Topics of coins
Polonia Warszawa are one of Poland’s oldest and most successful
football clubs. In 2011, the club celebrates its centenary. This Warsaw
side were one of the pioneers of football in Poland. Polonia finished
as runners-up in the first national football competition in 1921,
with Cracovia Kraków crowned the champions. Polonia Warszawa
were also one of the founders of the Polish football league in 1927.
The Warsaw side achieved its greatest successes in 1946 and 2000
when they won the league titles. Polonia football players are known
as the Black Shirts, with the nickname deriving from the uncommon
colour of their football shirts.
Polonia Warszawa’s 1946 victory in the first Polish domestic competition after World War II, called “the championship on the ruins of the capital city”, was legendary and went down in the history of Polish sport. The players wearing all black shirts were underdogs due to the extremely difficult conditions in which their club operated in the ruined city. Their victory was perceived as the symbol of the reconstruction of Warsaw.
The club has patriotic roots as it was founded during the period of the partitions of Poland. The Latin name of Poland, adopted as the name of the football club, and the crest in the form of a red and white shield were designed to promote the aspirations for freedom among Warsaw youths. The name of the club was coined by Wacław Denhoff-Czarnocki (1894-1927), an independence activist, member of the Polish Legions, a poet (the author of lyrics for the soldier’s song O mój rozmarynie rozwijaj się [Oh, my rosemary, grow]). Warsaw’s respected families, including the Gebethners and Loths, were the leading founders of the club. Pastor August Loth (1869-1944), one of the spiritual leaders of the Polish Evangelical Church, was one of the first chairmen of KS Polonia. In the years 1928–1939, the club was headed by General Kazimierz Sosnkowski, the Commander-in-Chief of the Polish Armed Forces during WW2.
A number of outstanding footballers played for Polonia Warszawa. One of Warsaw’s squares has been named after the club’s legendary player, Władysław Szczepaniak (1910-1979). He was associated with the Warsaw club throughout his football career, played in the Polish national team for nearly two decades, and was named its captain in 18 matches. He participated in the 1936 Olympic Games in Berlin and in the FIFA World Cup in France in 1938. Jerzy Bułanow (1903-1980), the Polonia defender who was a member of the “white” Russian emigration, also captained the Polish national team many times.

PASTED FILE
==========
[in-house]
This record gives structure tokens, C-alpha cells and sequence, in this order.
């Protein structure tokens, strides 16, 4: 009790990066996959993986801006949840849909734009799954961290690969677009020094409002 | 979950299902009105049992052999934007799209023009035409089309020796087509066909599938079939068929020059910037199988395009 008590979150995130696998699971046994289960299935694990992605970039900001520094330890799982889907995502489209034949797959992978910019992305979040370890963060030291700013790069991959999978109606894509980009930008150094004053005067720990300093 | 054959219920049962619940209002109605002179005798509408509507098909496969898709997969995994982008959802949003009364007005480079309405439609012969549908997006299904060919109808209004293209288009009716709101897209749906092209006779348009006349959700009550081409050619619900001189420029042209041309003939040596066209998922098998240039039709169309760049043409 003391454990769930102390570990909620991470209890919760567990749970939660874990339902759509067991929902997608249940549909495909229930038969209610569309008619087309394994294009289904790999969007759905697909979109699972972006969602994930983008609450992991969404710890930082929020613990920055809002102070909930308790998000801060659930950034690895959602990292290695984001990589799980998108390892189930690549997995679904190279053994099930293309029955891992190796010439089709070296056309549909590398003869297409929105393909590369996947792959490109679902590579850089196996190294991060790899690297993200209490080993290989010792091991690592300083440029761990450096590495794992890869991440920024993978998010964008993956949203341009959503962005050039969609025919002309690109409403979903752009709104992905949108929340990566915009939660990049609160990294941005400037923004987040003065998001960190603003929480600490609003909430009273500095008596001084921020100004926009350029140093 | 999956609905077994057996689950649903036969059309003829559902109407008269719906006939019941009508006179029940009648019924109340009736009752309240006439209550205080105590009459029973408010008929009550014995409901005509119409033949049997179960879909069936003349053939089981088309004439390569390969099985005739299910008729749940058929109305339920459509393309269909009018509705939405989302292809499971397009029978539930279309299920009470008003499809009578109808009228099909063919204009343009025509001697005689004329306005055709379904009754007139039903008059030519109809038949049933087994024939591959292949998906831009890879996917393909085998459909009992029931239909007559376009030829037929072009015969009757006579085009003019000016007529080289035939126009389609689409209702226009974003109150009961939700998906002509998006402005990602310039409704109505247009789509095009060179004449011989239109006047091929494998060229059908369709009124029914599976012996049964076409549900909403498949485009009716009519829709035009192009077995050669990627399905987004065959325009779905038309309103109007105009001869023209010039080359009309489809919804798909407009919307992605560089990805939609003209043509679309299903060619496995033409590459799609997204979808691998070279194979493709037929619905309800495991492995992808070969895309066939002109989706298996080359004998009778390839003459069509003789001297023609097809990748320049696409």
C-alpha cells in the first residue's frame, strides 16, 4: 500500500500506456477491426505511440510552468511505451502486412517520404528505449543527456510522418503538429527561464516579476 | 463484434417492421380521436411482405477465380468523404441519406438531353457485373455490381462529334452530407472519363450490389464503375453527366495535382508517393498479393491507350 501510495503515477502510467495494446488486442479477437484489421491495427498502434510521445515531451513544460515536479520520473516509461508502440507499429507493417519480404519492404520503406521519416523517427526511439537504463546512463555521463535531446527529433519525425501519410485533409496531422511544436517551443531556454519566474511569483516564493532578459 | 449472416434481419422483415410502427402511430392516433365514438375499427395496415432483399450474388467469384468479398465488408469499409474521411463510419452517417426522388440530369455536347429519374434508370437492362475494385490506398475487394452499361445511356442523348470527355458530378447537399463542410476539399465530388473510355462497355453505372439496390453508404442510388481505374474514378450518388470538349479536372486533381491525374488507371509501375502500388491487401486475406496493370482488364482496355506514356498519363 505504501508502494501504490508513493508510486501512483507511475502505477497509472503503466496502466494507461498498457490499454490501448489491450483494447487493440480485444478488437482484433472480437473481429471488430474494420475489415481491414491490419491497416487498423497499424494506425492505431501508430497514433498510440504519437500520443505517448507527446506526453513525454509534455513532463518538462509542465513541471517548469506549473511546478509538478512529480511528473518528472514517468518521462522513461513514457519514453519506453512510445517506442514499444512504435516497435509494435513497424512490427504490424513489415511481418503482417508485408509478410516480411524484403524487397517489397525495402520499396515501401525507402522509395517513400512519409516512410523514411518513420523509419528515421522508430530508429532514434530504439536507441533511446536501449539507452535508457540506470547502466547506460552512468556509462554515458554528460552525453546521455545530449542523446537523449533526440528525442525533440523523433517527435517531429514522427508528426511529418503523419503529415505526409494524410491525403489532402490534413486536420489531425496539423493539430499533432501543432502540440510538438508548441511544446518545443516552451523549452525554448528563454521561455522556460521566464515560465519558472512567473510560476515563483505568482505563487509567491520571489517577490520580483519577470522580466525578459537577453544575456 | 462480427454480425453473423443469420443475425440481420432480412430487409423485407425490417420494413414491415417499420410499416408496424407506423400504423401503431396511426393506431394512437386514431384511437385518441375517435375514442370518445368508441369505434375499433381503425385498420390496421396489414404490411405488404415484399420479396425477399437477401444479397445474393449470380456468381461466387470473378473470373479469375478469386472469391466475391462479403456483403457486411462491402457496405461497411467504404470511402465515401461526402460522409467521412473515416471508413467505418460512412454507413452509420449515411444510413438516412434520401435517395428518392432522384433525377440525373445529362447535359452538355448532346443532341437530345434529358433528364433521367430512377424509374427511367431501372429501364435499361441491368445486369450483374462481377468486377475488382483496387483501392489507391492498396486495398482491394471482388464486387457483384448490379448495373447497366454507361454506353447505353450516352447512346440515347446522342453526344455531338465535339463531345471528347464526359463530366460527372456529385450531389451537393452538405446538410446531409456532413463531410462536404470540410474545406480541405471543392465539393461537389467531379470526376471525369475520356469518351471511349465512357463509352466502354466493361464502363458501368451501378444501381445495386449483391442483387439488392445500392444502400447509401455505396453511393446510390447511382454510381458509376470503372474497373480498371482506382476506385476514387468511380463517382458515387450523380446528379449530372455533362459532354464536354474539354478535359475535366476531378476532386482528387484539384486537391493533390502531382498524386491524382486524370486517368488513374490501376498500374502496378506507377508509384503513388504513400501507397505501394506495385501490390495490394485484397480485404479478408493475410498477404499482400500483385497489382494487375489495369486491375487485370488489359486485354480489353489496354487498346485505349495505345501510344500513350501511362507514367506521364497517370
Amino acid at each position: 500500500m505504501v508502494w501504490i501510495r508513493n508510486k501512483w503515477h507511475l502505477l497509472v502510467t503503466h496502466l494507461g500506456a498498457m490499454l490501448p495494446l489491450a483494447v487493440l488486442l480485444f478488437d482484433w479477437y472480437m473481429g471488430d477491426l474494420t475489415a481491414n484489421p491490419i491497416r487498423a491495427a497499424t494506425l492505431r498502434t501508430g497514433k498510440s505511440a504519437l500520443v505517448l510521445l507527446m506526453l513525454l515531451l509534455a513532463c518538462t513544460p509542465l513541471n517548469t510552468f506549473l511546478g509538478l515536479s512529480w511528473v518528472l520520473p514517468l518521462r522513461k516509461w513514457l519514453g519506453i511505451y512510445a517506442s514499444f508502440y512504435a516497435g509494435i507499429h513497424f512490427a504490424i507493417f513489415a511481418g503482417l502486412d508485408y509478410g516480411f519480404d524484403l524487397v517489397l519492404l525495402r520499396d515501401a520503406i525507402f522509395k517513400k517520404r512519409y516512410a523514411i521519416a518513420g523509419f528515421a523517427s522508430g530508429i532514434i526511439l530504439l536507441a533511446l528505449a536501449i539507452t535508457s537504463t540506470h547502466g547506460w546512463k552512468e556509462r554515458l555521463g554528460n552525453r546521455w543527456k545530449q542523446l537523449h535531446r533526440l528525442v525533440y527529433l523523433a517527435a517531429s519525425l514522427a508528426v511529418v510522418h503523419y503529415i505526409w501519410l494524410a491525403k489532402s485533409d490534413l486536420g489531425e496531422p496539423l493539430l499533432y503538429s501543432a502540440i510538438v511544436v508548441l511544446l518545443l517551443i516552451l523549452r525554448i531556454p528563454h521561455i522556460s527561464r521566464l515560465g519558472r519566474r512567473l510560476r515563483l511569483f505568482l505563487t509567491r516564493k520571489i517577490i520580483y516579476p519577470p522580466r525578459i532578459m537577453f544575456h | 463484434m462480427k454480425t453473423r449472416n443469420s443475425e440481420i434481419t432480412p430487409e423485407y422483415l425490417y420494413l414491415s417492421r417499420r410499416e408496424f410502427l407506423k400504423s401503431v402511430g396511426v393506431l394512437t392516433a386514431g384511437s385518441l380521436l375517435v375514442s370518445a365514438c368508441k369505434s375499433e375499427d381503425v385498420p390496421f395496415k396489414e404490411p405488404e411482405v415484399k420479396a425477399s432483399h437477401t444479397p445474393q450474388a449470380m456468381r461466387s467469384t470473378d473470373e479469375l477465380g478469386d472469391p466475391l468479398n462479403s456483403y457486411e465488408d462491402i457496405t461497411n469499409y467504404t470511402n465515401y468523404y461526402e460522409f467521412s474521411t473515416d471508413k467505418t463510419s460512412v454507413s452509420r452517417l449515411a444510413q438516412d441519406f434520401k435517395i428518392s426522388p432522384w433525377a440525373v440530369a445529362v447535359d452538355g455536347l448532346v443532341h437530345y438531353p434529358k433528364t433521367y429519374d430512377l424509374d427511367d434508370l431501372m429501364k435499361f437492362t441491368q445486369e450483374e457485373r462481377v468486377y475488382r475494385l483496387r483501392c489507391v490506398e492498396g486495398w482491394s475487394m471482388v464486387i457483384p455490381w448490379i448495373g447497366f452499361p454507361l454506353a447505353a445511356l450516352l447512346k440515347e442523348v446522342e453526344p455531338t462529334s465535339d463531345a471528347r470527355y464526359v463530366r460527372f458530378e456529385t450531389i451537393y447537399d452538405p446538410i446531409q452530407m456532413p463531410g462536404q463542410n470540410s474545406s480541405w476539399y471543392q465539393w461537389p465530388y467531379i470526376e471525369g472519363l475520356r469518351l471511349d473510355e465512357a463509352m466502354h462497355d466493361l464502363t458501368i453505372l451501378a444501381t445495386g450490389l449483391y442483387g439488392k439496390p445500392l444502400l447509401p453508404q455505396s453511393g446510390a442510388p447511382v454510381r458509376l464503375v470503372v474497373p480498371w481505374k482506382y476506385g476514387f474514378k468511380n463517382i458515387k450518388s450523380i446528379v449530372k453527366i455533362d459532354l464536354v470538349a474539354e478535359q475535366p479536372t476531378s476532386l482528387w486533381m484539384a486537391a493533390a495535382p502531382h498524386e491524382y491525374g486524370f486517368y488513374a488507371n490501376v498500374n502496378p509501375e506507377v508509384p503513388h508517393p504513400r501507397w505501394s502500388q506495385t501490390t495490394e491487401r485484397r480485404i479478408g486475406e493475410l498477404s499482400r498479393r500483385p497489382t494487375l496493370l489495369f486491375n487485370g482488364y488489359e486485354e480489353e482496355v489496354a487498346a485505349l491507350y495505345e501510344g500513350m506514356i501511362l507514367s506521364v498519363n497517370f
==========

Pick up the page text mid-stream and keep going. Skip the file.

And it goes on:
Two Black Shirts footballers, Jan Loth (1900-1933) and Artur Marczewski (1896-1945), played in the first match of the Polish national team against Hungary on 18 December 1921 (Poland lost 0:1). Polonia players have recently again been selected for the Polish national team. In 2002, Emmanuel Olisadebe scored to help Poland qualify for the World Cup in South Korea and Japan.
In 1952–1991, the club was hit by a deep organisational and sports crisis, mainly on the back of the discriminatory policy of the authorities of the People’s Republic of Poland. Polonia were perceived by communist authorities as a club linked in the past to the right-leaning Sanation movement and the Home Army, which resulted in adverse decisions taken by the State, the only sports sponsor of that time. The reconstruction of the position of the Black Shirts in sports dates back to the critical year of 1989. In 1991, Polonia Warszawa were promoted from the third to the second tier, before returning to the top flight in 1993 (having stayed 41 years in the lower leagues).
The turn of the 20th and 21st century was the most successful in the club’s history as Polonia claimed their second league title, the runnerup title, and lifted the Polish Cup. Polonia represented Poland in a number of European competitions; in 2000, the club failed to advance to the Champions League by one goal only, after losing to Greece’s Panathinaikos FC (2:2 and 1:2). Polonia Warszawa are currently one of the leading sides in the Polish top flight.
Jacek C. Kamiński
KS Polonia Warszawa
Domestic and international honours
- League title – 1946, 2000.
- Runner-up title – 1921, 1926, 1998.
- Polish Cup – 1952, 2001.
- Polish Super Cup – 2000.
- League Cup – 2000.
- Semi-final of the UEFA Intertoto Cup – 1999.